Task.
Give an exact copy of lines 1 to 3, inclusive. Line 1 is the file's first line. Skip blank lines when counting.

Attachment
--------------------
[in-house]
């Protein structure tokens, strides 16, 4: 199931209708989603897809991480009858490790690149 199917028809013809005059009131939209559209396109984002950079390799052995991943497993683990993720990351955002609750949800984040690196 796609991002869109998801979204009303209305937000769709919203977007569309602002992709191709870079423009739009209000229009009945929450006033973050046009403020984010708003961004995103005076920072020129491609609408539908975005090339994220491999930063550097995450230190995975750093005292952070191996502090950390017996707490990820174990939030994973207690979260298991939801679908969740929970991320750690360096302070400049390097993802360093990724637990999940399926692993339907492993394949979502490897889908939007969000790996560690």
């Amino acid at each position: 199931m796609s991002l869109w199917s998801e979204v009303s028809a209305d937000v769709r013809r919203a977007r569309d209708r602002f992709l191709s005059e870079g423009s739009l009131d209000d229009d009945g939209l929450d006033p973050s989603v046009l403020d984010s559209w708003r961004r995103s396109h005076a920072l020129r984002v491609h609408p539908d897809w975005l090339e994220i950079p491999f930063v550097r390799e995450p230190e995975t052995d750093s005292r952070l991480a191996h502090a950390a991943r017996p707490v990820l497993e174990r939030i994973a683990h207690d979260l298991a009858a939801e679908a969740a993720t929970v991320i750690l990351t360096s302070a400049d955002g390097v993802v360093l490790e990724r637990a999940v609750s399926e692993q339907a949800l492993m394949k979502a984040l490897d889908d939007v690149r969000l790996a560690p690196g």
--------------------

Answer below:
[in-house]
């Protein structure tokens, strides 16, 4: 199931209708989603897809991480009858490790690149 199917028809013809005059009131939209559209396109984002950079390799052995991943497993683990993720990351955002609750949800984040690196 796609991002869109998801979204009303209305937000769709919203977007569309602002992709191709870079423009739009209000229009009945929450006033973050046009403020984010708003961004995103005076920072020129491609609408539908975005090339994220491999930063550097995450230190995975750093005292952070191996502090950390017996707490990820174990939030994973207690979260298991939801679908969740929970991320750690360096302070400049390097993802360093990724637990999940399926692993339907492993394949979502490897889908939007969000790996560690």
């Amino acid at each position: 199931m796609s991002l869109w199917s998801e979204v009303s028809a209305d937000v769709r013809r919203a977007r569309d209708r602002f992709l191709s005059e870079g423009s739009l009131d209000d229009d009945g939209l929450d006033p973050s989603v046009l403020d984010s559209w708003r961004r995103s396109h005076a920072l020129r984002v491609h609408p539908d897809w975005l090339e994220i950079p491999f930063v550097r390799e995450p230190e995975t052995d750093s005292r952070l991480a191996h502090a950390a991943r017996p707490v990820l497993e174990r939030i994973a683990h207690d979260l298991a009858a939801e679908a969740a993720t929970v991320i750690l990351t360096s302070a400049d955002g390097v993802v360093l490790e990724r637990a999940v609750s399926e692993q339907a949800l492993m394949k979502a984040l490897d889908d939007v690149r969000l790996a560690p690196g």